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TWO
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Book Thoughts: Number the Stars by Lois Lowry Reading When Stars are Scattered reminded me of another book, Lois Lowry’s Number the Stars that I read and wrote about a couple of years ago. While the two are different, there are parallels we can draw between them, and the fact that we can do so filled me with mixed feelings of sadness (that we can draw these parallels between history and the present) and hope (that the desire for a better world keeps us working towards it, since every little thing counts; and because of the marvel that is human perseverance) Check out https://bit.ly/3nZvczt for my thoughts on the book. Also look forward to another Lois Lowry book review on my blog soon (it wowed me) . . . #ladyinreadwrites #numberthestars #numberthestarsbook #loislowry #bookishquotes #bookreviewer #bookstagram #quotesfrombooks

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The Others
ONE
TWO

Upcoming

On My Blog and Home-front

My Blog

I am doing a lot of non-fiction reading, for the Cybils! So expect to see reviews of the best non-fiction books of the year (from those for the youngest reader to YA reads). I will of course sneak in some fiction reading in between and hope to post those if possible.

My Home-front

We are celebrating the Indian festival of Navratri (17th October – 25th October). This is a festival for socializing, big-time. Whether it is the Garba dance (originated from the state of Gujarat in Western India); or if it is the Durga Puja (originally celebrated in the eastern Indian state of West Bengal); or the Golu (from southern India); each of them means lots of socializing. But with the current situation, that is not happening. So we are toning it down – a whole lot down – by keeping it virtual. The normally bigger display of dolls I have (check this post for previous pictures) is now reduced to a smaller one to maintain tradition in our household. And sending wishes with the pic – just like an annual holiday greeting during Christmas!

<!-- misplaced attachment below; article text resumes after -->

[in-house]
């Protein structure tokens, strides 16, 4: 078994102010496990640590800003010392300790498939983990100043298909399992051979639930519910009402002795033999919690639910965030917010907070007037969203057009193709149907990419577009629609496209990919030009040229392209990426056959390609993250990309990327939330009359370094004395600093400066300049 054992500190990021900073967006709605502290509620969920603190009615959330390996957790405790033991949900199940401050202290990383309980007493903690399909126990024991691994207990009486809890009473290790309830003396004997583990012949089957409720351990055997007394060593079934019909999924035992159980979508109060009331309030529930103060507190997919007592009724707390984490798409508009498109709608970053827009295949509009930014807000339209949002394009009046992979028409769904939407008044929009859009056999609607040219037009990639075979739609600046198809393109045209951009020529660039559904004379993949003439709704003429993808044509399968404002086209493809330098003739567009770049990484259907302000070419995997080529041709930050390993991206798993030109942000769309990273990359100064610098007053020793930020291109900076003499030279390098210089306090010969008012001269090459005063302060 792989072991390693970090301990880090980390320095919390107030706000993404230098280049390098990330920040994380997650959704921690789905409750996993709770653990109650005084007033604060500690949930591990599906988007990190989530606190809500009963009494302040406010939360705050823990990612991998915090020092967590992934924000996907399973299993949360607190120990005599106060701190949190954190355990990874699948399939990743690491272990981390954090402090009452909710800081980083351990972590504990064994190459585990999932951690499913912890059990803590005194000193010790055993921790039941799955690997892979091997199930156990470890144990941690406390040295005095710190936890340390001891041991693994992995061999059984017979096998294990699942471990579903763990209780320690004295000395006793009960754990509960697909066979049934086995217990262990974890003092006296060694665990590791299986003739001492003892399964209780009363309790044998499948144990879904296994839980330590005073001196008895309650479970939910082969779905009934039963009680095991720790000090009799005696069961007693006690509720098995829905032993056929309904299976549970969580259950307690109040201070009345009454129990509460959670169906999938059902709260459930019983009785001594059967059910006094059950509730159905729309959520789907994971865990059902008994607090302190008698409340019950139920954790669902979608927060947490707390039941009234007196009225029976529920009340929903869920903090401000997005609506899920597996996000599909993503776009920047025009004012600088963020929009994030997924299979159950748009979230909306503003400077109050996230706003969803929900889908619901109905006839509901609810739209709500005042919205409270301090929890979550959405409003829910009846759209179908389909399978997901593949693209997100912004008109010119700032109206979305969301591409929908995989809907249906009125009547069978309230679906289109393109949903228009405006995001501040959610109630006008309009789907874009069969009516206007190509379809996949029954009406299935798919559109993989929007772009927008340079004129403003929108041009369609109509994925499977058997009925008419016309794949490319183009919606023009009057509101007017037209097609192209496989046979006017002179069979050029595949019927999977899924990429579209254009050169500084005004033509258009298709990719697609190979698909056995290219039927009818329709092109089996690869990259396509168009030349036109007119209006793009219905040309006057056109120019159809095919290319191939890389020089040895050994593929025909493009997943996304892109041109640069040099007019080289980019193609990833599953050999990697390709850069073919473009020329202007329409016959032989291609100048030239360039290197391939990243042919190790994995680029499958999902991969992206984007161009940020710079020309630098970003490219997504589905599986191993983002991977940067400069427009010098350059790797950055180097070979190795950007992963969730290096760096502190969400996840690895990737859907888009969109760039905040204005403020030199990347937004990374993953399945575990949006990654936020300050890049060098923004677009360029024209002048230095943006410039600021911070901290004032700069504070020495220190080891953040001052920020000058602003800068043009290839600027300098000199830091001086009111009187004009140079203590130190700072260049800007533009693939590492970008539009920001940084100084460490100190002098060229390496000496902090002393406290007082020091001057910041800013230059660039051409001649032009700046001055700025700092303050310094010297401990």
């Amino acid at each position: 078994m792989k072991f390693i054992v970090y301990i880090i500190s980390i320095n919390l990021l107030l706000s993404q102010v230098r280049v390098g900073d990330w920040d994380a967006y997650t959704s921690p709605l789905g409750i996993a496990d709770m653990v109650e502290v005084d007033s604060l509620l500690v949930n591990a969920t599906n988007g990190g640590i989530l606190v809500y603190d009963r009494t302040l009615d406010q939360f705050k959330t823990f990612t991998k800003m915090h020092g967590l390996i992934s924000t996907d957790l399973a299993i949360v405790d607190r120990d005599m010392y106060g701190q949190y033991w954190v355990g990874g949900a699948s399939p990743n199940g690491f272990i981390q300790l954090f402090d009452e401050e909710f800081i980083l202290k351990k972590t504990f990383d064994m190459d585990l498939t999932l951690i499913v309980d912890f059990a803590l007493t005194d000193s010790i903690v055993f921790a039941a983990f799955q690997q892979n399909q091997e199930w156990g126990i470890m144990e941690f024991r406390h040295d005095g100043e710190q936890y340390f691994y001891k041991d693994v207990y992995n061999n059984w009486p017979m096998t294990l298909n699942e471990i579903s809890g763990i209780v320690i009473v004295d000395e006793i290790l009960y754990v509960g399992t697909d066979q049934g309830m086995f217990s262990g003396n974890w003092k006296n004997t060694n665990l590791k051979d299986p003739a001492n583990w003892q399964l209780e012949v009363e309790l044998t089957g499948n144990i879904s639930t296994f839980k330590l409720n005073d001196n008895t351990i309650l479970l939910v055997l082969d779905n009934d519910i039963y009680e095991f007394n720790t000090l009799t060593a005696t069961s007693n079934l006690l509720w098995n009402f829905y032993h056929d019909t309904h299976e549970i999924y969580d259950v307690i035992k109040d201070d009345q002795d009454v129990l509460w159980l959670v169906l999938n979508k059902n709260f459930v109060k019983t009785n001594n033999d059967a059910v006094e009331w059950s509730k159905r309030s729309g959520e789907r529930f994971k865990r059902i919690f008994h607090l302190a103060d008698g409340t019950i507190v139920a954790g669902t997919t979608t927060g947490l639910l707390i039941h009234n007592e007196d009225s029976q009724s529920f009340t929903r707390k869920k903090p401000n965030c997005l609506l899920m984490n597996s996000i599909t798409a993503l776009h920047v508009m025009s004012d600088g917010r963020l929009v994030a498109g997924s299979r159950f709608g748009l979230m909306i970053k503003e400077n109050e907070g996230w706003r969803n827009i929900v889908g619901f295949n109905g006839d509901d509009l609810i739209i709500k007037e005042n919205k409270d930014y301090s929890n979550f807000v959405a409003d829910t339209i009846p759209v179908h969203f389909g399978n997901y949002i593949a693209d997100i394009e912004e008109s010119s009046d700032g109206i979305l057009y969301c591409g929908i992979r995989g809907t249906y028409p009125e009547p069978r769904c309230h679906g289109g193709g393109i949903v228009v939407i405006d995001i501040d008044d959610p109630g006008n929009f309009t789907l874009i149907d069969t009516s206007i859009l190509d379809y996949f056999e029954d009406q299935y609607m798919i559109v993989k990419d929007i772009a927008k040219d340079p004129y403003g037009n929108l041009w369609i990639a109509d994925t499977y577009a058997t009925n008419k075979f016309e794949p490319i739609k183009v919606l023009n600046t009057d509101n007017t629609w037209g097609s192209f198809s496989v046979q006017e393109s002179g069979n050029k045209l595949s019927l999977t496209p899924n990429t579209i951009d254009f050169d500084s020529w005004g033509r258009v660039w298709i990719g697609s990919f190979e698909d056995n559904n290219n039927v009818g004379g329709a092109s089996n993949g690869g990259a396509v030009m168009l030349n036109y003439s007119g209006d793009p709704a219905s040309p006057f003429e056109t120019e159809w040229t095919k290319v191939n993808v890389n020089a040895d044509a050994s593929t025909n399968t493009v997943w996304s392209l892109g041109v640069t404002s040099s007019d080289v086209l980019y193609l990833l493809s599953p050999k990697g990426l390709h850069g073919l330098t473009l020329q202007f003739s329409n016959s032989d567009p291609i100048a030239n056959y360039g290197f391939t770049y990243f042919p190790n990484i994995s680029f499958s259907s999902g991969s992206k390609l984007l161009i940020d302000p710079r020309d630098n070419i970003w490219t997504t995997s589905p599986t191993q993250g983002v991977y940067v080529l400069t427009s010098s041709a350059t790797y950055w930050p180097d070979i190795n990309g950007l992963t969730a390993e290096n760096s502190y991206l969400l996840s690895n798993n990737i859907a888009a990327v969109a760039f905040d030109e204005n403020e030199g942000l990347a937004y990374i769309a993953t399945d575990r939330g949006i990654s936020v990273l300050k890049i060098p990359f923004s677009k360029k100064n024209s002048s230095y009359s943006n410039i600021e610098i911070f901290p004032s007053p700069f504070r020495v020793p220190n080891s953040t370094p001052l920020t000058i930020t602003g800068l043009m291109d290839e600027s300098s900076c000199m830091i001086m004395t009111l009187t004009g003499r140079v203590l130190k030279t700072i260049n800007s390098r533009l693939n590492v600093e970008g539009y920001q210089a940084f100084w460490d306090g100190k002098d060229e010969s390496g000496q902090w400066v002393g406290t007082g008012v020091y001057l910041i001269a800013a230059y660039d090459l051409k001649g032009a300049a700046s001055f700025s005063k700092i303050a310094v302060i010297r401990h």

Epic - Awesome and Awesomely Long Poems

This Week’s Celebrations

Here are some of the fun ones I know I will enjoy celebrating.

  • National Clean Your Virtual Desktop Day – Third Monday in October
  • World Statistics Day – Oct 20
  • Dessert!! Of course, I had to include a sweet treat, and when it is cheesecake, definitely.. It is National Pumpkin Cheesecake Day on Oct 21st (though I don’t need a reason to celebrate cheesecake in any form!)
  • We sure do love nuts in our family – of all kinds!! So maybe that is why we are a little bit nutty ourselves?:) Anyways, it is National Nut Day on the 22nd of October, so feel free to …go nuts .. about nuts…
  • National Make A Difference Day is celebrated on the fourth Saturday in October. It is just what it says it is – make a difference in someone’s life. It can be something as small as a kind word to someone, or volunteering where it is needed. So many ways we can do this everyday and not just on these specific dates.
  • United Nations Day is on the 24th of October while it is International Artist Day on the 25th

And did I miss mentioning this before? October is National Book Month

Wrapping up my Sunday Scribblings

So dear reader, this was it for my Sunday Scribblings. I would love to hear your comments on my post(s), poetic Sunday section, and anything else. And which of these days do you plan to celebrate (or any other)? 

Linking this to the Sunday Post over at the Caffeinated Reviewer and the Sunday Salon

3 thoughts on “Sunday Scribblings #47: Epic – Awesome and Awesomely Long Poems

  1. It seems more important than ever that children have access to excellent nonfiction. And there is much compelling nonfiction for them now, and I’m glad of that. Glad you are enjoying your stint as a nonfiction judge.

    Epic poetry usually comes out of an oral tradition, I think. Are there any modern epic poems? The nearest form to an epic I ever tried to write was a ballad.

    I think I will look for When Stars are Scattered.

    Have a great week!